While his book, The 50th Law, and often violent rap lyrics talk about being tough in a cold, hard world, 50 Cent doesn’t drink or smoke, he meditates with Deepak Chopra, he owned a 4 lb dog named Oprah that he liked to dress up and lives in a mansion alone in Connecticut.

And now “the Hip-Hop Bono,” as his manager called him, is in Africa helping children.

“This is the next chapter in my life,” 50 Cent said of the Somalia trip. “I don’t care if my audience is prepared to move forward with me, they may not necessarily be growing at the same pace. Some of them will understand it and other will turn their nose up at it, but who cares?”

Copyright 2012 ABC News Radio

Friday
May062011

Julia Roberts Lands Role as Global Ambassador

Michael Loccisano/Getty Images(WASHINGTON) -- Julia Roberts is making room for another entry on her resume, as the actress takes up the role of Global Ambassador with the Alliance for Clean Cookstoves.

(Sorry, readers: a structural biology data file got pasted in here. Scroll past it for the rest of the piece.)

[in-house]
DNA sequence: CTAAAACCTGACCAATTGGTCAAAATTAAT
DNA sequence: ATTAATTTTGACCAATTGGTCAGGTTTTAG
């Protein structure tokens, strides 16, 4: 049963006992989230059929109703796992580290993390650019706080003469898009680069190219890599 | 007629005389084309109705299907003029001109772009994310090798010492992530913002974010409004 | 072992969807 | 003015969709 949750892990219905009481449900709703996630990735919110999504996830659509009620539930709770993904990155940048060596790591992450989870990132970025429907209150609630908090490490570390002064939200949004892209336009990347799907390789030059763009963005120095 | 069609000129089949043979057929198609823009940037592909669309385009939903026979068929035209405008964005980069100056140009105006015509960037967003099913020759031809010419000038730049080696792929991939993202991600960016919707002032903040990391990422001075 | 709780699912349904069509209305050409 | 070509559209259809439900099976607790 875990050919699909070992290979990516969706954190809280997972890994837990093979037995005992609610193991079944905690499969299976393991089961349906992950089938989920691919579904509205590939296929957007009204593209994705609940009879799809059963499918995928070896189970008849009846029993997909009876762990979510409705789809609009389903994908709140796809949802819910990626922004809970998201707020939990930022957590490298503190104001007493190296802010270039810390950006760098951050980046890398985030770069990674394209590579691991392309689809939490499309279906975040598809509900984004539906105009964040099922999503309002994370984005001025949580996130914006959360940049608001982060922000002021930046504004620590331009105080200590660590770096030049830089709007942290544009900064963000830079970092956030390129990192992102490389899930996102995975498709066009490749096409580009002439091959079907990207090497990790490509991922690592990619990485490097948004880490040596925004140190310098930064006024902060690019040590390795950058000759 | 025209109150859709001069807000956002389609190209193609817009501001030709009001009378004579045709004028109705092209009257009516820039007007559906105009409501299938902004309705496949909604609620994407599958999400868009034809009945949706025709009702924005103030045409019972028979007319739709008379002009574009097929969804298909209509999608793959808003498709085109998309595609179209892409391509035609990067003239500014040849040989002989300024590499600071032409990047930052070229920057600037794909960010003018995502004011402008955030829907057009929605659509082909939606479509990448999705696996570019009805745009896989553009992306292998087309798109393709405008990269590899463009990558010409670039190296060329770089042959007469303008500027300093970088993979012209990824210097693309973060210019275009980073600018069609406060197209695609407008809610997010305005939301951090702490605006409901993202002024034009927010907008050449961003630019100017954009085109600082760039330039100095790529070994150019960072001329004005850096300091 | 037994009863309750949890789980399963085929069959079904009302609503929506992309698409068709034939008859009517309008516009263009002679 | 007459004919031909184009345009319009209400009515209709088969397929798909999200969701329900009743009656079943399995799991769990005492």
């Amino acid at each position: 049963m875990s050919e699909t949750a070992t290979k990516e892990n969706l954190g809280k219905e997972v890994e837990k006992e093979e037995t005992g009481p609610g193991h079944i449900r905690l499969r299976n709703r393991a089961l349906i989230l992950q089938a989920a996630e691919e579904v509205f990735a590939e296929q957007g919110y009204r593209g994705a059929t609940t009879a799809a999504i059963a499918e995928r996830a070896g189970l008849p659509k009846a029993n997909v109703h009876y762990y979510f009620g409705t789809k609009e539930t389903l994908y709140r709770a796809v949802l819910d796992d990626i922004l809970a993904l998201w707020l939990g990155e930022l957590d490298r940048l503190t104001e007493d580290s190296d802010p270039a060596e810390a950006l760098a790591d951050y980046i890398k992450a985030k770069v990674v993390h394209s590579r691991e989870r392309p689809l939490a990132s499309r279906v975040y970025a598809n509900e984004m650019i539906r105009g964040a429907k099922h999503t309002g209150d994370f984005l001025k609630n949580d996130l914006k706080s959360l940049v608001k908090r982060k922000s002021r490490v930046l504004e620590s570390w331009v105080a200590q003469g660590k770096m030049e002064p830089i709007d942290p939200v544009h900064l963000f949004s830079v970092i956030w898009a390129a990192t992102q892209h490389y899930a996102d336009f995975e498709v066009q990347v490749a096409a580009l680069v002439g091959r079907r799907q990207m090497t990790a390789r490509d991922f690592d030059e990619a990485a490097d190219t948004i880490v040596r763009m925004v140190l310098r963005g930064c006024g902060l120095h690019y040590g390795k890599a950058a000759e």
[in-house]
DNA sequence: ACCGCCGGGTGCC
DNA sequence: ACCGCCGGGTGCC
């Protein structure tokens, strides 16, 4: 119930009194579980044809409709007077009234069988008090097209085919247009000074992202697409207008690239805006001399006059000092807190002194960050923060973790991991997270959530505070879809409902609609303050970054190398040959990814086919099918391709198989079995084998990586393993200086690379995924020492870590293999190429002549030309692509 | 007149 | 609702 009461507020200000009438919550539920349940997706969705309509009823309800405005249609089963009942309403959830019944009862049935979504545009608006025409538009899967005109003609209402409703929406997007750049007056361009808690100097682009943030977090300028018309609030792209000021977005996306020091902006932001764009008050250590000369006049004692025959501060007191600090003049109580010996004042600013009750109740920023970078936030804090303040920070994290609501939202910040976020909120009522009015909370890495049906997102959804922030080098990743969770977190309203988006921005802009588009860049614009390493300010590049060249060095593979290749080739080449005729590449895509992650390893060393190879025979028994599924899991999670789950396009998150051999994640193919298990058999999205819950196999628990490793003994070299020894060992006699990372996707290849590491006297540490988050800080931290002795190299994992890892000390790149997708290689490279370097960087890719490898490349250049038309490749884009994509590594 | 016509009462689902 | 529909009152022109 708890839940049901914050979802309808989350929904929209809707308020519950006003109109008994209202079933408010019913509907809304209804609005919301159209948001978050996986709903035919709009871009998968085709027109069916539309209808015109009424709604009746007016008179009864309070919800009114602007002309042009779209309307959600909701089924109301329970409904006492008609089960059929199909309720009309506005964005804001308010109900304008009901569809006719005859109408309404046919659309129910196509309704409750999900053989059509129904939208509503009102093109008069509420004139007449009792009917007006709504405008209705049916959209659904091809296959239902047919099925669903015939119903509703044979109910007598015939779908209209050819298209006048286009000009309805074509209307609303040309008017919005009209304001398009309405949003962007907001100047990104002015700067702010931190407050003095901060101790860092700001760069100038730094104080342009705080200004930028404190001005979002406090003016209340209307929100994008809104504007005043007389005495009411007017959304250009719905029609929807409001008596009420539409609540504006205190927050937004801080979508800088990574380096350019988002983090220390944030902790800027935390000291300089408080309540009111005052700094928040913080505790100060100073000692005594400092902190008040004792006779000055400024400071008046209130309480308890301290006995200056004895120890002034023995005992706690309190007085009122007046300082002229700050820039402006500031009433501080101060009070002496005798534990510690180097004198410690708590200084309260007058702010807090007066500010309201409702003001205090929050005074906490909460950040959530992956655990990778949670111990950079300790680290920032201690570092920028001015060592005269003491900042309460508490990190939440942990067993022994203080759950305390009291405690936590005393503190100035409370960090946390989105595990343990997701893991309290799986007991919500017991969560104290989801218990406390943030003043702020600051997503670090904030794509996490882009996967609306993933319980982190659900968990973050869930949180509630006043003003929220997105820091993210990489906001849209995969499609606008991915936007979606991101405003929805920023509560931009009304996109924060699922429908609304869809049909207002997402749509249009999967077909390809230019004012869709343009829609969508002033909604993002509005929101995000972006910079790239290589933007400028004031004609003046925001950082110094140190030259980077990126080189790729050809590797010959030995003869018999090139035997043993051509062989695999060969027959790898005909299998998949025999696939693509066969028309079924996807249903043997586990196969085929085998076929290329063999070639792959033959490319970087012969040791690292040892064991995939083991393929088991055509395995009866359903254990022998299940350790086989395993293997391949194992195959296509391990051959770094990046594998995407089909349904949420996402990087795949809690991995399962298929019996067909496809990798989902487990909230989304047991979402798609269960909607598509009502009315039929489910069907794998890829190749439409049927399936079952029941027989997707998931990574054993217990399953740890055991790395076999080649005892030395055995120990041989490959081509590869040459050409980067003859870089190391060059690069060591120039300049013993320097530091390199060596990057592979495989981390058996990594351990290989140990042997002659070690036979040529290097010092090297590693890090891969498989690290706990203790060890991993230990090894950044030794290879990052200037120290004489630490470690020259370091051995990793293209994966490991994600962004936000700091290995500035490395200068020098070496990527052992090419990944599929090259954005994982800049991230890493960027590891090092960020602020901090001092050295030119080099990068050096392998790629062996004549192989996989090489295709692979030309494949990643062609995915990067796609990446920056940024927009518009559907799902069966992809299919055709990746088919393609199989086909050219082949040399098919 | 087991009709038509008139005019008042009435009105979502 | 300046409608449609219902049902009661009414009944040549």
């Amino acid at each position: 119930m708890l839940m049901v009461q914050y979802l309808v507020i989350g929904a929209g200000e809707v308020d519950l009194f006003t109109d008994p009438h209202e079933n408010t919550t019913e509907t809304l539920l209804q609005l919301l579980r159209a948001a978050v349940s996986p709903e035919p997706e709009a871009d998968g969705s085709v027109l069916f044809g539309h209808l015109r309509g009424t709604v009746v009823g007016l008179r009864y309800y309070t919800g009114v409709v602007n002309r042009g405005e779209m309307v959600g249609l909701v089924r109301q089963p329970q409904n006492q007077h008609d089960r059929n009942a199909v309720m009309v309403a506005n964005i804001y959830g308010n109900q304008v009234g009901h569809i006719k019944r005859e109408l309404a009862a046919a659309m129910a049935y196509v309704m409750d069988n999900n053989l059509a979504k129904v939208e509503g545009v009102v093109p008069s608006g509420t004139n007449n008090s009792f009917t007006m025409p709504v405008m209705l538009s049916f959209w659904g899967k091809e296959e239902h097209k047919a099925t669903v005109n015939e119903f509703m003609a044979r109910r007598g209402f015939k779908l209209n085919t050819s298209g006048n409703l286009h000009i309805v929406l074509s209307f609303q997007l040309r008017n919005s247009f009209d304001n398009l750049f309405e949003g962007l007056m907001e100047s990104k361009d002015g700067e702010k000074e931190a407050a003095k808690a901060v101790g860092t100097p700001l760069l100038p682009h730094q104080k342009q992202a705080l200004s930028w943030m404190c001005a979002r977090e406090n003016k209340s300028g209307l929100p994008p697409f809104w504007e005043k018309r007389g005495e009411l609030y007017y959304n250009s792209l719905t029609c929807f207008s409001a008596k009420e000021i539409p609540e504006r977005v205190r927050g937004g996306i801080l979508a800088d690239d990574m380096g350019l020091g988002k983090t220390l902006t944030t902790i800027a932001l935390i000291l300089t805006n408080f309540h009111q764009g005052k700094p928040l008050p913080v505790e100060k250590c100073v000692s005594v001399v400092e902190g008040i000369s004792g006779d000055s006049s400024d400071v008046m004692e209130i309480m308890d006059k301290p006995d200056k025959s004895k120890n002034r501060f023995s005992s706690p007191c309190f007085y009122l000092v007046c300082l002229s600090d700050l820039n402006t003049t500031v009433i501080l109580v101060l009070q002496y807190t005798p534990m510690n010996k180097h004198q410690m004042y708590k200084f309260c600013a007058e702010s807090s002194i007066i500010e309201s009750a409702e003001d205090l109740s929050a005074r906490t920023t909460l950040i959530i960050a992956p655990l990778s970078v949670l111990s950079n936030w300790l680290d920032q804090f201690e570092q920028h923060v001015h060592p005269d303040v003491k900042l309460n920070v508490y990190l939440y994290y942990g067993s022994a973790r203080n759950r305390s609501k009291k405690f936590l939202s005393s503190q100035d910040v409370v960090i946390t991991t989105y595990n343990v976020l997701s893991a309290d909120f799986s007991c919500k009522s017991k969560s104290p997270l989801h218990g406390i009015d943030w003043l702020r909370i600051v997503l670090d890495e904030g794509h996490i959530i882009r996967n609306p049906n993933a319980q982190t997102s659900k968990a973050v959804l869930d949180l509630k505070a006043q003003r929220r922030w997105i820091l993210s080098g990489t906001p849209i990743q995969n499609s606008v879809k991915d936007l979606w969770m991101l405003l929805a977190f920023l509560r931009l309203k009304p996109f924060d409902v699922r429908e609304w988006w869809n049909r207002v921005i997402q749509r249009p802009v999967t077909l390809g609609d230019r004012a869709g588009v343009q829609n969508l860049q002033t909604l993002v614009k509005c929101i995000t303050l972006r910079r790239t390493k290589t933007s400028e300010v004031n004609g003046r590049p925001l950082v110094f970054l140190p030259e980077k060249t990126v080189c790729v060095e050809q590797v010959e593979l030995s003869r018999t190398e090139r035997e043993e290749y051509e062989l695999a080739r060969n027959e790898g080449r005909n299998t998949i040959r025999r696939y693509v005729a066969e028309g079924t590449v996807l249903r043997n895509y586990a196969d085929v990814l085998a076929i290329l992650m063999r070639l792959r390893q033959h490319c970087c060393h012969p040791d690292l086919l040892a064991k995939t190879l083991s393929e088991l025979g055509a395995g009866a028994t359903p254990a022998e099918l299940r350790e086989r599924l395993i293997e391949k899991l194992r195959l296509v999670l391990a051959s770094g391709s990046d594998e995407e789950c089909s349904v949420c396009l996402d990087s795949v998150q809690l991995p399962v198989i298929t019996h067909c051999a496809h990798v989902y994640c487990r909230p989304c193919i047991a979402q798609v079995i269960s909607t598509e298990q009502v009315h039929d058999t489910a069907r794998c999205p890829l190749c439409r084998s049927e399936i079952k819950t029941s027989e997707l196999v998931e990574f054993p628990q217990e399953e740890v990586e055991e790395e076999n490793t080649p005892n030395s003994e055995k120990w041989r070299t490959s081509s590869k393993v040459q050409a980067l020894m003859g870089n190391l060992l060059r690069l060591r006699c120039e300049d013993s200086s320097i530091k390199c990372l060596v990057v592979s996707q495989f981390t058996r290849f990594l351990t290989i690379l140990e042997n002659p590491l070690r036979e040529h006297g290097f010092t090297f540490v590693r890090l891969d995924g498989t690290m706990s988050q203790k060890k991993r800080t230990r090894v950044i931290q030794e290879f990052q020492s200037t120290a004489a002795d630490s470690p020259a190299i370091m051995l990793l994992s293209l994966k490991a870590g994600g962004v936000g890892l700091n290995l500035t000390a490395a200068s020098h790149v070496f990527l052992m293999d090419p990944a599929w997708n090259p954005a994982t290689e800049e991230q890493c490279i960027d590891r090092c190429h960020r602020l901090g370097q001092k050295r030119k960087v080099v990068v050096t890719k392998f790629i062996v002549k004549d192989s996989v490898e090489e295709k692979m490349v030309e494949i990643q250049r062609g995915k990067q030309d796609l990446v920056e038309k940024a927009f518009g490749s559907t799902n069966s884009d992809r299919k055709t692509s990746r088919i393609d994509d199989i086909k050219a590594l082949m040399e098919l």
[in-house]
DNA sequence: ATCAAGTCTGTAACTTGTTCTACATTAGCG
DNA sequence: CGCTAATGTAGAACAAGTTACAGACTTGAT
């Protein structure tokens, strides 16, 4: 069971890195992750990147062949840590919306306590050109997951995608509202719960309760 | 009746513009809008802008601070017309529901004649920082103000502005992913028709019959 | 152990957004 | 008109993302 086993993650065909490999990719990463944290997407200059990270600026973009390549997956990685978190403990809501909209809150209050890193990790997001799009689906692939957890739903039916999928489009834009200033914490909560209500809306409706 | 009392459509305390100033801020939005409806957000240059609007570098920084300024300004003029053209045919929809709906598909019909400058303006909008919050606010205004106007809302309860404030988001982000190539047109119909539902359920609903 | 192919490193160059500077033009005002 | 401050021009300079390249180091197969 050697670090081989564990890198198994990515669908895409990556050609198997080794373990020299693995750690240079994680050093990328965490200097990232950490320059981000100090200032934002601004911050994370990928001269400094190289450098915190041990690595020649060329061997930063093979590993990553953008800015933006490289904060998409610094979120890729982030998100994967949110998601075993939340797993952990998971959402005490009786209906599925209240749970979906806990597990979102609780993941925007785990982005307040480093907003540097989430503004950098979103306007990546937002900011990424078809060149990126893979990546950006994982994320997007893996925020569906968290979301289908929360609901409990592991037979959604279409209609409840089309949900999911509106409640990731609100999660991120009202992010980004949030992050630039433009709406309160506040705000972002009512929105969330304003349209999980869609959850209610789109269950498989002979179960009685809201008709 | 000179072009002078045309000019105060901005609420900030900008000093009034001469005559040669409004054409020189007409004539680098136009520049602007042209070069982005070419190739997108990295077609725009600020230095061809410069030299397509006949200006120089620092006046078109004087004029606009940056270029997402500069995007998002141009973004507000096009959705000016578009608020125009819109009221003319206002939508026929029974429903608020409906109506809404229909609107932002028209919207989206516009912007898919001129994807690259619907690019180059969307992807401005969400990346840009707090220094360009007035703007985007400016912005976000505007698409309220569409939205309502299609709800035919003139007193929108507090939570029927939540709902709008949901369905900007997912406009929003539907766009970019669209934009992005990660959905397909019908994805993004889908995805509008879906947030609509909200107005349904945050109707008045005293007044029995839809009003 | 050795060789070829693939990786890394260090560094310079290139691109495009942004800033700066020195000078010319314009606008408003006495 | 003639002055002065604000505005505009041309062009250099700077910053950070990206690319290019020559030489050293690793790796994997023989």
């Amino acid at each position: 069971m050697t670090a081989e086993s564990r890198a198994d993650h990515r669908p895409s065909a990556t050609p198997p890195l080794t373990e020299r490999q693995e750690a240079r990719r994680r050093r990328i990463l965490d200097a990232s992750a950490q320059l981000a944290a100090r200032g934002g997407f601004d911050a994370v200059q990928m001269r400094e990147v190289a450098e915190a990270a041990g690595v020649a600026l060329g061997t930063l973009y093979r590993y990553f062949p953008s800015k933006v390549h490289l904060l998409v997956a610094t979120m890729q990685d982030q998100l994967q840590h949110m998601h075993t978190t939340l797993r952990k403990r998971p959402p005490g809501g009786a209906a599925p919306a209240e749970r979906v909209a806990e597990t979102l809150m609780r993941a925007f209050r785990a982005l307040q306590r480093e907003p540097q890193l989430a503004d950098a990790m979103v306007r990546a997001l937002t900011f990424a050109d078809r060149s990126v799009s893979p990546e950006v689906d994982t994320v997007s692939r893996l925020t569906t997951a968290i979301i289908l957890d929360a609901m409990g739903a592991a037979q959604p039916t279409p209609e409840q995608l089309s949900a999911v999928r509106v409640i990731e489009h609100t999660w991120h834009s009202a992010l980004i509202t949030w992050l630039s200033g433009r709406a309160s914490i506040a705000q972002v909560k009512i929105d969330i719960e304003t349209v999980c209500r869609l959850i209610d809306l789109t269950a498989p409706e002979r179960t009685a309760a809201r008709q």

According to a release from the U.S. Department of State, Roberts, an Academy Award-winning actress, will serve as a Global Ambassador with the alliance, and work alongside U.S. Secretary of State Hillary Rodham Clinton to help raise awareness about the issue of toxic smoke from unsafe and inefficient cookstoves killing millions of people globally every year.

“Nearly 2 million people around the world – mostly women and children – die each year from an activity that many of us take for granted: cooking for our families,” Roberts said. “I am proud to stand with Secretary Clinton to work to reduce the senseless and preventable deaths from unsafe cooking conditions in the developing world and I look forward to contributing to the important work of the Global Alliance for Clean Cookstoves.”

The Global Alliance for Clean Cookstoves is a public-private partnership led by the United Nations Foundation, and involves more than 60 national governments. The alliance seeks to create a global market for clean and efficient household cooking solutions.

Copyright 2011 ABC News Radio







ABC News Radio